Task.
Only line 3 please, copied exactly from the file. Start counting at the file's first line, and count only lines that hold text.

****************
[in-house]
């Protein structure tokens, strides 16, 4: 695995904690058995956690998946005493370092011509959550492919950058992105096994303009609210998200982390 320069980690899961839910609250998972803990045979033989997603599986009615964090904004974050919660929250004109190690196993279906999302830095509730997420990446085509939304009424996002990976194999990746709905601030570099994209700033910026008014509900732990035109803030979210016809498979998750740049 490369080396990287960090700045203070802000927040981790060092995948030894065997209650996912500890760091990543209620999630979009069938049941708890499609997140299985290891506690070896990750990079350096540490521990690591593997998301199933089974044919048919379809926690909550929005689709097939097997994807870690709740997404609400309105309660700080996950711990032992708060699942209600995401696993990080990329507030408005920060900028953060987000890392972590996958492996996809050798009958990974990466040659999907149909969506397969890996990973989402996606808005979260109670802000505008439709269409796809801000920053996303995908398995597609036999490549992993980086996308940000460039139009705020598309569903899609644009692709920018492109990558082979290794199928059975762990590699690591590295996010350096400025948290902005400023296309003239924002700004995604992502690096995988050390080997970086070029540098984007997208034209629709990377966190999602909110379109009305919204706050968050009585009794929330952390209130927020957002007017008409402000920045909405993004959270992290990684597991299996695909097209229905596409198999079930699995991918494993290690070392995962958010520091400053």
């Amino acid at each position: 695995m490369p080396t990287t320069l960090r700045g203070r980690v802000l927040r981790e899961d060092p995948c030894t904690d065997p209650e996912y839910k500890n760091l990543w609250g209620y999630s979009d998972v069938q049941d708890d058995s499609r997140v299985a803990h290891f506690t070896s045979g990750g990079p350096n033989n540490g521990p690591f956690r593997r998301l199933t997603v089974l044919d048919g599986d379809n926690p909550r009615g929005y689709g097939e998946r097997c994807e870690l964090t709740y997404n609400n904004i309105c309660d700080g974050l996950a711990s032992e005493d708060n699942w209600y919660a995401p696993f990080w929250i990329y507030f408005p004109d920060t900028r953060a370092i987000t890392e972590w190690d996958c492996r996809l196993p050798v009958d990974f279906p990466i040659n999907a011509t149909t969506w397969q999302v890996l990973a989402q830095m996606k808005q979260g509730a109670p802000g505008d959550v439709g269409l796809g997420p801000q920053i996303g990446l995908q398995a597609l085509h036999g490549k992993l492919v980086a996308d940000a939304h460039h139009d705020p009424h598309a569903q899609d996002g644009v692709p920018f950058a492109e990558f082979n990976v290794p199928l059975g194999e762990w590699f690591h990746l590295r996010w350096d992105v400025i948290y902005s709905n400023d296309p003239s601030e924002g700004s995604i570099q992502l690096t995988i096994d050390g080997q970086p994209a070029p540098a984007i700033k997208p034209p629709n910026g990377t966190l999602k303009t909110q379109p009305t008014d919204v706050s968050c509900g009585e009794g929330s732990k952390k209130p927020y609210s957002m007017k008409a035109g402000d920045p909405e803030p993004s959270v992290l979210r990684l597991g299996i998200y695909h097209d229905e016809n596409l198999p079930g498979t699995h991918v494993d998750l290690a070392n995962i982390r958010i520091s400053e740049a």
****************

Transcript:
């Amino acid at each position: 695995m490369p080396t990287t320069l960090r700045g203070r980690v802000l927040r981790e899961d060092p995948c030894t904690d065997p209650e996912y839910k500890n760091l990543w609250g209620y999630s979009d998972v069938q049941d708890d058995s499609r997140v299985a803990h290891f506690t070896s045979g990750g990079p350096n033989n540490g521990p690591f956690r593997r998301l199933t997603v089974l044919d048919g599986d379809n926690p909550r009615g929005y689709g097939e998946r097997c994807e870690l964090t709740y997404n609400n904004i309105c309660d700080g974050l996950a711990s032992e005493d708060n699942w209600y919660a995401p696993f990080w929250i990329y507030f408005p004109d920060t900028r953060a370092i987000t890392e972590w190690d996958c492996r996809l196993p050798v009958d990974f279906p990466i040659n999907a011509t149909t969506w397969q999302v890996l990973a989402q830095m996606k808005q979260g509730a109670p802000g505008d959550v439709g269409l796809g997420p801000q920053i996303g990446l995908q398995a597609l085509h036999g490549k992993l492919v980086a996308d940000a939304h460039h139009d705020p009424h598309a569903q899609d996002g644009v692709p920018f950058a492109e990558f082979n990976v290794p199928l059975g194999e762990w590699f690591h990746l590295r996010w350096d992105v400025i948290y902005s709905n400023d296309p003239s601030e924002g700004s995604i570099q992502l690096t995988i096994d050390g080997q970086p994209a070029p540098a984007i700033k997208p034209p629709n910026g990377t966190l999602k303009t909110q379109p009305t008014d919204v706050s968050c509900g009585e009794g929330s732990k952390k209130p927020y609210s957002m007017k008409a035109g402000d920045p909405e803030p993004s959270v992290l979210r990684l597991g299996i998200y695909h097209d229905e016809n596409l198999p079930g498979t699995h991918v494993d998750l290690a070392n995962i982390r958010i520091s400053e740049a």